October 24, 2007

End-to-End Postproduction on Gone Baby Gone By Modern VideoFilm

Glendale, Calif. - Modern VideoFilm, Hollywood’s premiere feature film and television postproduction facility, was instrumental in managing and completing all the post work on Gone Baby Gone, the feature film directorial debut of Academy Award-winner Ben Affleck. 
In a start-to-finish post effort, Modern deployed many of its cutting-edge tools to handle dailies, digital intermediate work,and color correction for the mystery thriller, now in theatres. 

In Gone Baby Gone, two private investigators navigate Boston’s underworld as they search for an abducted four-year-old girl. The film stars Casey Affleck (Ocean’s Eleven), Michelle Monaghan (Mission: Impossible III), Academy Award-winner Morgan Freeman, and Academy Award-nominee Ed Harris.   
Gone Baby Gone was shot on 35mm negative film on location in Boston, with Academy Award-winner cinematographer John Toll, ASC in control of cameras and lighting. Modern created high-definition dailies during the shoot so Affleck could see uncompressed footage.  
“Ben was hands-on with the dailies and wanted to cut certain scenes himself,” says Marcie Jastrow, vice president of sales, Modern VideoFilm. “We digitized the material at high resolution to create the electronic dailies that he needed.”
Once the Boston shoot was over, the producers set up their editorial operation in rented space at the Lantana Center in Santa Monica to do the offline creative cut. The edit decision list then went to Modern VideoFilm’s Glendale facility, where the rest of the postproduction was done at 2K resolution. 
“We re-scanned everything at 2K, conformed it on our Quantel iQ system, did the color correction with the da Vince Resolve, then output it back to film,” summarizes Jastrow. The DI was done by Modern VideoFilm iQ artist Roger Berger using the iQ exclusively. “The iQ was the hub for the entire process,” says Berger. “It began with editorial delivering a scan list to us, and we scanned all of the negative necessary for the film. After that, we conform it all in the iQ.”
During the DI process, Berger used the iQ to combine additional material with the footage. One set of elements that needed to be integrated was a considerable amount of television imagery, since much of the story surrounding the search for the abducted child is told through TV news reports. Berger used the iQ to burn these elements onto blank TV sets. Berger also deployed the iQ to integrate visual effects shots into the movie. These were sent as files to Modern VideoFilm from a variety of visual effects house.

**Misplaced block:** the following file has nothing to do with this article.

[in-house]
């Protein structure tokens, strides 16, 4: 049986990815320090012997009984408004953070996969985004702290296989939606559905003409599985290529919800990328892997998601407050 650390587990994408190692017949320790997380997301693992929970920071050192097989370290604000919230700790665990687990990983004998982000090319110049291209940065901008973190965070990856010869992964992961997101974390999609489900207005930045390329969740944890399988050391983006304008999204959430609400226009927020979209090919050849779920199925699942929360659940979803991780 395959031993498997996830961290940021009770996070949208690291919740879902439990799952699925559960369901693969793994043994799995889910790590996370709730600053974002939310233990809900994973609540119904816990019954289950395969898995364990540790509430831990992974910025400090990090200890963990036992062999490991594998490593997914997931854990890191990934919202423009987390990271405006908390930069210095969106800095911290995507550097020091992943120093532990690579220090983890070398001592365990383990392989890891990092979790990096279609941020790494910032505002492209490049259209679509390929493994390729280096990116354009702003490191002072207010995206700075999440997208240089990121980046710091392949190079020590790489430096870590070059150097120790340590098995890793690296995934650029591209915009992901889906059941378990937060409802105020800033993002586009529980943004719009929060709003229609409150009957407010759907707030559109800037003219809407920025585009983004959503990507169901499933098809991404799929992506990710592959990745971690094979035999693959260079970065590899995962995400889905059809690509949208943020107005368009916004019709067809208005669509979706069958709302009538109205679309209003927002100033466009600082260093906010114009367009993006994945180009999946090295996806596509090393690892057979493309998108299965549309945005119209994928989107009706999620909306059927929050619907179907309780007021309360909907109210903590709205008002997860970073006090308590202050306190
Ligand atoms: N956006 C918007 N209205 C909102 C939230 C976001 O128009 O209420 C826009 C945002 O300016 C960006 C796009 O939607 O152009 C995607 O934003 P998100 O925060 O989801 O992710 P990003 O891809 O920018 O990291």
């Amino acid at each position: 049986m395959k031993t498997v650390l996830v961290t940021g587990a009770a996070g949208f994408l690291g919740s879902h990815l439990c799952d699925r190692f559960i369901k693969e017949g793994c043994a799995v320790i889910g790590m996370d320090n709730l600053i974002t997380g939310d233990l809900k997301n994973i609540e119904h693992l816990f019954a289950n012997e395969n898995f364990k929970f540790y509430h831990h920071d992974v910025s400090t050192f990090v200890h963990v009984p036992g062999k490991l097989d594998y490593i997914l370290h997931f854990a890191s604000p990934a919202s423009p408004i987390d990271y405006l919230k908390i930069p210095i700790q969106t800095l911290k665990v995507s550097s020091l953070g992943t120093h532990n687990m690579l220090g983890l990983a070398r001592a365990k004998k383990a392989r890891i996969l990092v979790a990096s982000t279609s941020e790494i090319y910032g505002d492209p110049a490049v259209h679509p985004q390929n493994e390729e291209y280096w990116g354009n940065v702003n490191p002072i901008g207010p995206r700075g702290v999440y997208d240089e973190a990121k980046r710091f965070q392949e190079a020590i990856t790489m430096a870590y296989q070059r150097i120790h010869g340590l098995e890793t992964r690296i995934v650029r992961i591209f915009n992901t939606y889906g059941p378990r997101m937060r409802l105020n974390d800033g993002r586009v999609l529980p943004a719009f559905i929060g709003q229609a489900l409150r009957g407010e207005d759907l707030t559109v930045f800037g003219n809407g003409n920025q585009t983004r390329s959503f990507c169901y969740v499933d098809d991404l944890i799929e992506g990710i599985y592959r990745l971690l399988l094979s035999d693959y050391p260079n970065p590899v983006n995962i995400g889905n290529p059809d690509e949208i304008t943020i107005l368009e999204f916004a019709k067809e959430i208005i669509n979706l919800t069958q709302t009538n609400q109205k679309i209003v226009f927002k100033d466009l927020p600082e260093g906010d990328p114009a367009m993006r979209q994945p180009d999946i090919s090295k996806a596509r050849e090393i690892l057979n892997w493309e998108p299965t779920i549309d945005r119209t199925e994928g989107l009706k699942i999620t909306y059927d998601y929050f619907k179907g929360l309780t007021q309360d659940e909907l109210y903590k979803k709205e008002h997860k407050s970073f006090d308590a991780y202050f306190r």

“The iQ was great,” says Berger. “It fully handles things that might otherwise take two or three steps with other systems.”
For color correction, Gone Baby Gone was first scanned using a Thomson Grass Valley Spirit 4K at 2K resolution. After that, Modern VideoFilm colorist Skip Kimbal worked on the material using the da Vinci Resolve system. Kimbal is highly experienced with Resolve. “I know it like the back of my hand,” he says. “It’s a lot more powerful than anything out there. It has unlimited windows and layers.”
The color-correction process lasted roughly 80 hours in total, Kimbal estimates, with Affleck and Toll sitting with Kimbal during much of that time. Often projecting scenes on Modern VideoFilm’s 24-foot screen using the facility’s Christie DLP 2K projector, together they decided on the final look of the film, and the different moods they would give certain scenes, like the numerous flashbacks. Affleck demonstrated a good grasp of technology during his work at Modern.
“Ben has a lot of passion for this project,” says Jastrow. “He’s really technical and wants to make good decisions. Gone Baby Gone has a very specific look to it. Ben Affleck worked very closely with John Toll to ensure their vision was adequately conveyed.”
Gone Baby Gone is based on the novel by Dennis Lehane (Mystic River) and adapted for the screen by Affleck and Aaron Stockard. Miramax will release the film in October.